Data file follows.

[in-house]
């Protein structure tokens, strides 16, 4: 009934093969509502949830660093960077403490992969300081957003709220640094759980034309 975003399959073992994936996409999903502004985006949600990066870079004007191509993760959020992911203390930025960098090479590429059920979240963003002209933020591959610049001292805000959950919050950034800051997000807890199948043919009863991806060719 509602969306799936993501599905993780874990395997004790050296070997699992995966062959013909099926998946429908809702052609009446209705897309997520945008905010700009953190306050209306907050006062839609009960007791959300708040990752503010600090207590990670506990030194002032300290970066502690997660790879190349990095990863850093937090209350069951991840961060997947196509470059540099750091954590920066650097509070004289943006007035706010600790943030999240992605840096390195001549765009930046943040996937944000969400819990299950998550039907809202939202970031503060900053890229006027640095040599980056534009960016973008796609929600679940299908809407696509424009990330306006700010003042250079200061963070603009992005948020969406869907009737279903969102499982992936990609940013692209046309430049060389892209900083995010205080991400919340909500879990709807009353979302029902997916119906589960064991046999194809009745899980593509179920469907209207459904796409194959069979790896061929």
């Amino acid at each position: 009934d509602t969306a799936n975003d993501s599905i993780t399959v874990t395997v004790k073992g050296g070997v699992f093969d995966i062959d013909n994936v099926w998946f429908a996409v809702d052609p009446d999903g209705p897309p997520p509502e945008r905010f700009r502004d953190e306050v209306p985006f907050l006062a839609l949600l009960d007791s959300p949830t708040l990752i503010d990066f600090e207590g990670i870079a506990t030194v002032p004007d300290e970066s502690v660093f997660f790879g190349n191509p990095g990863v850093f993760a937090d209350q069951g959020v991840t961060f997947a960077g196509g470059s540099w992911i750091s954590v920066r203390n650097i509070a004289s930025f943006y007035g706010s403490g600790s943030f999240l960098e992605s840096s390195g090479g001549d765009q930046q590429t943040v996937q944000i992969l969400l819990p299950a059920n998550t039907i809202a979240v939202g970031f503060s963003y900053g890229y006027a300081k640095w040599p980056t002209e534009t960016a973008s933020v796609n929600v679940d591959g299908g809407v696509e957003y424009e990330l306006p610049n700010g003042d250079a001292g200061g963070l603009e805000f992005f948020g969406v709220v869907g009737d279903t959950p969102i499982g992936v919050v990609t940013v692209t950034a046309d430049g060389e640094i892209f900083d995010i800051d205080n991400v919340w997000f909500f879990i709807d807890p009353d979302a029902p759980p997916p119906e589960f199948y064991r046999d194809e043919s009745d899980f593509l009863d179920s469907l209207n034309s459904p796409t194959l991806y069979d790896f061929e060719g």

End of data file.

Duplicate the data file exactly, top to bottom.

[in-house]
């Protein structure tokens, strides 16, 4: 009934093969509502949830660093960077403490992969300081957003709220640094759980034309 975003399959073992994936996409999903502004985006949600990066870079004007191509993760959020992911203390930025960098090479590429059920979240963003002209933020591959610049001292805000959950919050950034800051997000807890199948043919009863991806060719 509602969306799936993501599905993780874990395997004790050296070997699992995966062959013909099926998946429908809702052609009446209705897309997520945008905010700009953190306050209306907050006062839609009960007791959300708040990752503010600090207590990670506990030194002032300290970066502690997660790879190349990095990863850093937090209350069951991840961060997947196509470059540099750091954590920066650097509070004289943006007035706010600790943030999240992605840096390195001549765009930046943040996937944000969400819990299950998550039907809202939202970031503060900053890229006027640095040599980056534009960016973008796609929600679940299908809407696509424009990330306006700010003042250079200061963070603009992005948020969406869907009737279903969102499982992936990609940013692209046309430049060389892209900083995010205080991400919340909500879990709807009353979302029902997916119906589960064991046999194809009745899980593509179920469907209207459904796409194959069979790896061929």
């Amino acid at each position: 009934d509602t969306a799936n975003d993501s599905i993780t399959v874990t395997v004790k073992g050296g070997v699992f093969d995966i062959d013909n994936v099926w998946f429908a996409v809702d052609p009446d999903g209705p897309p997520p509502e945008r905010f700009r502004d953190e306050v209306p985006f907050l006062a839609l949600l009960d007791s959300p949830t708040l990752i503010d990066f600090e207590g990670i870079a506990t030194v002032p004007d300290e970066s502690v660093f997660f790879g190349n191509p990095g990863v850093f993760a937090d209350q069951g959020v991840t961060f997947a960077g196509g470059s540099w992911i750091s954590v920066r203390n650097i509070a004289s930025f943006y007035g706010s403490g600790s943030f999240l960098e992605s840096s390195g090479g001549d765009q930046q590429t943040v996937q944000i992969l969400l819990p299950a059920n998550t039907i809202a979240v939202g970031f503060s963003y900053g890229y006027a300081k640095w040599p980056t002209e534009t960016a973008s933020v796609n929600v679940d591959g299908g809407v696509e957003y424009e990330l306006p610049n700010g003042d250079a001292g200061g963070l603009e805000f992005f948020g969406v709220v869907g009737d279903t959950p969102i499982g992936v919050v990609t940013v692209t950034a046309d430049g060389e640094i892209f900083d995010i800051d205080n991400v919340w997000f909500f879990i709807d807890p009353d979302a029902p759980p997916p119906e589960f199948y064991r046999d194809e043919s009745d899980f593509l009863d179920s469907l209207n034309s459904p796409t194959l991806y069979d790896f061929e060719g």